– Francesca Baldry

 

ON SITE EXHIBITION (April 15 – June 28, 2024)

For information on how to visit the exhibition, write to villa.lapietra@nyu.edu.

The Acton Boys

For both Harold and William, the Villa transcended mere architecture; it was a dynamic hub—a salon alive with vibrant discourse, convivial gatherings, and cherished friendships with kindred spirits, such as the gifted Braggiotti children. Amidst the convergence of art, history, and nature, enduring memories were forged under the tutelage of erudite mentors who left an indelible mark on the Acton siblings.

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Quest to Learn and Play

The city of Florence, at the beginning of the 20th century, provided young Harold and William with an engaging and unique international community. Learning begins at birth and continues throughout one’s lifetime. Schools and tutors provide structured learning environments and then life experiences: games played, books read, art and music appreciated, and places visited, complete the learning process.

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Third Culture Children

The Acton boys were exposed to a multicultural world at a young age. Their grandfather, Roger Acton, was counselor to the Egyptian Ministry of Agriculture and Commerce; their uncle, Guy Mitchell, had been traveling to Asia with their mother since the early 1900’. As part of the "Anglo-American Colony,” in Florence, they mingled with people from various backgrounds and their tastes reflected the globalization of the world during that time period, at the height of European colonization.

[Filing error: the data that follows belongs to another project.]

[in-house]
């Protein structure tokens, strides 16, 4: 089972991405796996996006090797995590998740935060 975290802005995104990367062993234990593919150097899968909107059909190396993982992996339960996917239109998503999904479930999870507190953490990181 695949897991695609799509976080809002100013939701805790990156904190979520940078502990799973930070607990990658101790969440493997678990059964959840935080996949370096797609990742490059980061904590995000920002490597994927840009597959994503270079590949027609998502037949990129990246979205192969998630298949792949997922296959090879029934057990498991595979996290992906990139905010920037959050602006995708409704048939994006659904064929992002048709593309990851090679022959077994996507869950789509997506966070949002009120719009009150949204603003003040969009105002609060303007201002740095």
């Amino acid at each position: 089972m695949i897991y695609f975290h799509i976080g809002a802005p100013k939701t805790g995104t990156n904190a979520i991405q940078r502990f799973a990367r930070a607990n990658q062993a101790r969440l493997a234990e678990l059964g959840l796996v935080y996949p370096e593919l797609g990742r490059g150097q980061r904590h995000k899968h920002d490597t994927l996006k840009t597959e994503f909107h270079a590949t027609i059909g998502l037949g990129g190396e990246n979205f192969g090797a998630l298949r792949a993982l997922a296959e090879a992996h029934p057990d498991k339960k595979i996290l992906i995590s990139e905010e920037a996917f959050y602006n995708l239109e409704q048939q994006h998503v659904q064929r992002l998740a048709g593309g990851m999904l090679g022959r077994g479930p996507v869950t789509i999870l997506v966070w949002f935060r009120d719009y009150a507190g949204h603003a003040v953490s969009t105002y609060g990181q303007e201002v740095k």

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In Their Shadow: The Influence of Role Models

Even as a child, Harold Acton had his eyes on adulthood. Profoundly influenced by his encounters with adults, the residents and visitors of Villa La Pietra emerged as ‘role models’ in Harold’s youth. These early encounters at the Villa shaped his value of education, which prompted him to leave his family’s vast estate to Oxford University, and his artistic taste, which we see reflected by the Acton Collection today.

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Exploring Beauty Through Art